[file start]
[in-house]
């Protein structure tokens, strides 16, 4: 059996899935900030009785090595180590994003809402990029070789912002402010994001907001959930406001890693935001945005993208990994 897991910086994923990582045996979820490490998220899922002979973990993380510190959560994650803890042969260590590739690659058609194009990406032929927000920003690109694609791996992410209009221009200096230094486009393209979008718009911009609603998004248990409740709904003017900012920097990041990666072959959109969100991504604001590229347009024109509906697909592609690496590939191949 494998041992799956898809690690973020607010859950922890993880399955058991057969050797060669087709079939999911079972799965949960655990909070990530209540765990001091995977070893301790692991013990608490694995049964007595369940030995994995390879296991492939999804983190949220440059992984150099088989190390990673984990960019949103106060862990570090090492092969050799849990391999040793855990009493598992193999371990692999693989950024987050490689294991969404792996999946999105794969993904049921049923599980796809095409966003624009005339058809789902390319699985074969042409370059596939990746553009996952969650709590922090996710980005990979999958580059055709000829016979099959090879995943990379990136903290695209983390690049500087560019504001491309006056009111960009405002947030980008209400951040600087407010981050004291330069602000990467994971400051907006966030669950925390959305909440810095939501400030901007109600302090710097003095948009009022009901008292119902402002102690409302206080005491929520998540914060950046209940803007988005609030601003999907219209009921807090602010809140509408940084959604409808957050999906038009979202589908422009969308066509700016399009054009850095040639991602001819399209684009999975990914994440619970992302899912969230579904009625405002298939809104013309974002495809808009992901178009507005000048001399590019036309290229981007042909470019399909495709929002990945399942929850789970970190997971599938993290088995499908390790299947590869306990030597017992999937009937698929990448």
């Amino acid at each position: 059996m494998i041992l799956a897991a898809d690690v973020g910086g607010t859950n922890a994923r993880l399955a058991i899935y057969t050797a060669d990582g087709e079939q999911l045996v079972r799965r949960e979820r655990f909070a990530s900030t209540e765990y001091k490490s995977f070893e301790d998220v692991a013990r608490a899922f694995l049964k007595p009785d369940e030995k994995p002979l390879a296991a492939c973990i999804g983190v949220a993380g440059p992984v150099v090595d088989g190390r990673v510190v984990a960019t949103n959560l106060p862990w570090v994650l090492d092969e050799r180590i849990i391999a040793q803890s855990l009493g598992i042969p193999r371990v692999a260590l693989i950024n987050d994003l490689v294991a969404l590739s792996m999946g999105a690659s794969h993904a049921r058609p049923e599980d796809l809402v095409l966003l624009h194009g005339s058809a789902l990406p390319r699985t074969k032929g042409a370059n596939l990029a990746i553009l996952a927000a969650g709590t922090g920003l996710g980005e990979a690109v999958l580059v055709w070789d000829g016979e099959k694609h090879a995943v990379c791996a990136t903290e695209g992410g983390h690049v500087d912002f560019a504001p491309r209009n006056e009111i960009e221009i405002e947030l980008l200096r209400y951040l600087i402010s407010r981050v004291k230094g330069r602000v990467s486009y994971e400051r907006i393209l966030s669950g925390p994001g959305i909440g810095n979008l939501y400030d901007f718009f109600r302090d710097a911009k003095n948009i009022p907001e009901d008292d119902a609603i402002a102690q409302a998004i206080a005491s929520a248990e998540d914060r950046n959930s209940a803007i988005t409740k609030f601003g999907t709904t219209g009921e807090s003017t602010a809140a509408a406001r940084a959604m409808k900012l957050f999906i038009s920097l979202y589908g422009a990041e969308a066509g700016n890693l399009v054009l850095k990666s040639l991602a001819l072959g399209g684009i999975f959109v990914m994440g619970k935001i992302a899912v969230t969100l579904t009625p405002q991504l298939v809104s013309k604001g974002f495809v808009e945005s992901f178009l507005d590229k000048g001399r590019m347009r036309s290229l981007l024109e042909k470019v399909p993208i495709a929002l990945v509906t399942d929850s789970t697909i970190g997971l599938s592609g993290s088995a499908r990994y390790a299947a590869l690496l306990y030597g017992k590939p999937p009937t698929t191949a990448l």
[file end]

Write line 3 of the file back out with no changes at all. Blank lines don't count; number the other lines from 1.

């Amino acid at each position: 059996m494998i041992l799956a897991a898809d690690v973020g910086g607010t859950n922890a994923r993880l399955a058991i899935y057969t050797a060669d990582g087709e079939q999911l045996v079972r799965r949960e979820r655990f909070a990530s900030t209540e765990y001091k490490s995977f070893e301790d998220v692991a013990r608490a899922f694995l049964k007595p009785d369940e030995k994995p002979l390879a296991a492939c973990i999804g983190v949220a993380g440059p992984v150099v090595d088989g190390r990673v510190v984990a960019t949103n959560l106060p862990w570090v994650l090492d092969e050799r180590i849990i391999a040793q803890s855990l009493g598992i042969p193999r371990v692999a260590l693989i950024n987050d994003l490689v294991a969404l590739s792996m999946g999105a690659s794969h993904a049921r058609p049923e599980d796809l809402v095409l966003l624009h194009g005339s058809a789902l990406p390319r699985t074969k032929g042409a370059n596939l990029a990746i553009l996952a927000a969650g709590t922090g920003l996710g980005e990979a690109v999958l580059v055709w070789d000829g016979e099959k694609h090879a995943v990379c791996a990136t903290e695209g992410g983390h690049v500087d912002f560019a504001p491309r209009n006056e009111i960009e221009i405002e947030l980008l200096r209400y951040l600087i402010s407010r981050v004291k230094g330069r602000v990467s486009y994971e400051r907006i393209l966030s669950g925390p994001g959305i909440g810095n979008l939501y400030d901007f718009f109600r302090d710097a911009k003095n948009i009022p907001e009901d008292d119902a609603i402002a102690q409302a998004i206080a005491s929520a248990e998540d914060r950046n959930s209940a803007i988005t409740k609030f601003g999907t709904t219209g009921e807090s003017t602010a809140a509408a406001r940084a959604m409808k900012l957050f999906i038009s920097l979202y589908g422009a990041e969308a066509g700016n890693l399009v054009l850095k990666s040639l991602a001819l072959g399209g684009i999975f959109v990914m994440g619970k935001i992302a899912v969230t969100l579904t009625p405002q991504l298939v809104s013309k604001g974002f495809v808009e945005s992901f178009l507005d590229k000048g001399r590019m347009r036309s290229l981007l024109e042909k470019v399909p993208i495709a929002l990945v509906t399942d929850s789970t697909i970190g997971l599938s592609g993290s088995a499908r990994y390790a299947a590869l690496l306990y030597g017992k590939p999937p009937t698929t191949a990448l």